A woman at the GEG factory, who spoke on condition of anonymity, told RFA that some of the workers took the vaccination after being promised cash rewards.

“It was last Saturday, and I went for the vaccination. One of the guys at the top of the line was vaccinated and very soon after that, he fainted and fell. It happened right before our eyes,” she said.

“Another man who said he had a heart condition had breathing difficulties after getting the shot. He wasn’t sent to any hospital as the factory had its own clinic. They said the man recovered at the clinic after a while.”

The woman said that while workers were told they would not receive a leave of absence, they were offered 5,000 kyats (U.S. $3) to take the vaccine.

“A lot of people got interested after that and agreed to get vaccinated. The same happened at seven other branches of the factory,” she said, adding that around 1,000 people were vaccinated that day.

A security official at the GEG factory told RFA that the shots were given without checking the medical history of each factory worker.

“We first heard that a pregnant woman had fainted. But it wasn’t true. A guy sweated profusely after the vaccination and fainted,” he said.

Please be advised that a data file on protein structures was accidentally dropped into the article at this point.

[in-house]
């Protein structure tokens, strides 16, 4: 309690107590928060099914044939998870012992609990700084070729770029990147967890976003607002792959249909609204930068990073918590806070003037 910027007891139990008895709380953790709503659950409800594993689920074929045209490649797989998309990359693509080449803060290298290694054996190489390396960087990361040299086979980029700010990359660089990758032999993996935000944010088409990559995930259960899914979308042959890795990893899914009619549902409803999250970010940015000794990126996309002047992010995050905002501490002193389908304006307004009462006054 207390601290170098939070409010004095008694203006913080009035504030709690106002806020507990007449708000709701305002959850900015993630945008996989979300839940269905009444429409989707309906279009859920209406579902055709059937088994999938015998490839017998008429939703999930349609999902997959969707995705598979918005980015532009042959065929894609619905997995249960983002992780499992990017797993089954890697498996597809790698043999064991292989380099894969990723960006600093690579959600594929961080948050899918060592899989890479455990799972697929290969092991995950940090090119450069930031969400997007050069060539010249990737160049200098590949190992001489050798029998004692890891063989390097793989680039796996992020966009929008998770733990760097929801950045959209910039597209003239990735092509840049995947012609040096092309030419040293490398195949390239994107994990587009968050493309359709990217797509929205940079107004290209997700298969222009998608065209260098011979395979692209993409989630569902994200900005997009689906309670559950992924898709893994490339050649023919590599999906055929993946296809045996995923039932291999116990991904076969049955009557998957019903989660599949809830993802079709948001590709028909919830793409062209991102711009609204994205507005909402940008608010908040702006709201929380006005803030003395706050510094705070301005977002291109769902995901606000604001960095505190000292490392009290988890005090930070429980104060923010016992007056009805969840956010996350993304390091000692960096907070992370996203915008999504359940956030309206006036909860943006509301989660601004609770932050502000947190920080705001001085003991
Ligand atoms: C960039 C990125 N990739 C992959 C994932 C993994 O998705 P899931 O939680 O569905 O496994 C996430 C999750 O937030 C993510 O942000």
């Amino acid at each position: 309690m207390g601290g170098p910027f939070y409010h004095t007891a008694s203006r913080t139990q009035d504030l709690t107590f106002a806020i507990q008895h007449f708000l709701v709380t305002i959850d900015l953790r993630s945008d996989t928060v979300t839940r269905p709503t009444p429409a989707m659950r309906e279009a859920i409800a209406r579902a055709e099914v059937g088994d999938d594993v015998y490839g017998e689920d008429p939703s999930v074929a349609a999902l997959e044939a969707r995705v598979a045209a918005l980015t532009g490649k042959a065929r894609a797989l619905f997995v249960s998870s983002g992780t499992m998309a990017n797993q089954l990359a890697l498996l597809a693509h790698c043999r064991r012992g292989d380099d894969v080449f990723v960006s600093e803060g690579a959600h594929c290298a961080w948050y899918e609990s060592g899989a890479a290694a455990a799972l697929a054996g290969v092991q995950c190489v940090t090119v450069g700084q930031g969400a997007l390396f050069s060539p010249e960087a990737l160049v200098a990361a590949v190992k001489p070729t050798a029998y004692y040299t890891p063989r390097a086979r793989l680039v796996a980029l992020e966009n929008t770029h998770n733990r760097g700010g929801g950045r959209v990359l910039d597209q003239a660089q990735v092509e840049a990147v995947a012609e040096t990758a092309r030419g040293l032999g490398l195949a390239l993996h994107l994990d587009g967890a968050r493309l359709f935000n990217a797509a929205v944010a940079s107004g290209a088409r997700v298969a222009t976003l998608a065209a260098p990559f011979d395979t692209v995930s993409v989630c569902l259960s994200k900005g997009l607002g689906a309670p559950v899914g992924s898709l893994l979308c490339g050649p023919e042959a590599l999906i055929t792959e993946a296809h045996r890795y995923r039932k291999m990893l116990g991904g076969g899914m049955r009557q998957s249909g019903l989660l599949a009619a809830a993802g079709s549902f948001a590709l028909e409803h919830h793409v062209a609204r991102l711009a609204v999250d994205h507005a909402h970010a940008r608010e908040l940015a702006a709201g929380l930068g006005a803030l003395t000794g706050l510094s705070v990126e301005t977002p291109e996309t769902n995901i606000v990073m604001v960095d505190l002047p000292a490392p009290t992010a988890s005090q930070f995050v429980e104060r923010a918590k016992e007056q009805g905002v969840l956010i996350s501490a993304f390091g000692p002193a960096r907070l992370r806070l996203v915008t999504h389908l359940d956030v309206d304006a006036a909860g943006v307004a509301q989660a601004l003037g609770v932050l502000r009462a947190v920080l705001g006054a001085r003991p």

“After some inquiries, we found out that the shots were given without checking the medical records of the workers. They just checked their oxygen levels and gave them the shots, which is not right.”

Workers told RFA that GEG officials stopped vaccinating workers that day due to the fainting incidents.

WHO guidance

Reports of the forced vaccinations at factories came days after Dr. Khin Khin Gyi, director of the junta’s Central Infectious Diseases Control Division under the Ministry of Health, told the official MRTV on Aug. 23 that members of the public could “take their vaccinations with confidence,” as the vaccines from China had already been recognized by the World Health Organization (WHO).

“There is no harm in being vaccinated and one would only get positive benefits [from doing so],” he said at the time.

But during a news conference the following day, Dr. Zaw Wai Soe, the health minister for Myanmar’s shadow National Unity Government (NUG), slammed the junta for a vaccination rollout that he said has not followed WHO guidelines.

“We have to follow the plan that has been recognized by the WHO and agreed upon,” he said.

“It may be difficult for the public and our country as a whole to get protection against the virus, as we are seeing, in many cases, an unsystematic procedure in the administration of the vaccines.”

Dr. Zaw Wei Soe said the NUG government was working to ensure that people are vaccinated “systematically,” adding that the WHO will soon deliver 4 million doses of the U.S.-made Pfizer vaccine and 2.2 million doses of the Chinese-produced Sinovac vaccine. He said the NUG is also working to obtain 15 million doses of vaccines purchased from India prior to the coup.

According to a statement issued by the Myanmar Garment Manufacturers Association in June, there are 11 factories in Myanmar that have been shuttered since February and 41 factories that are temporarily closed. It said a total of 502 garment factories are currently in operation.

Reported by RFA’s Myanmar Service. Translated by Khin Maung Nyane. Written in English by Joshua Lipes.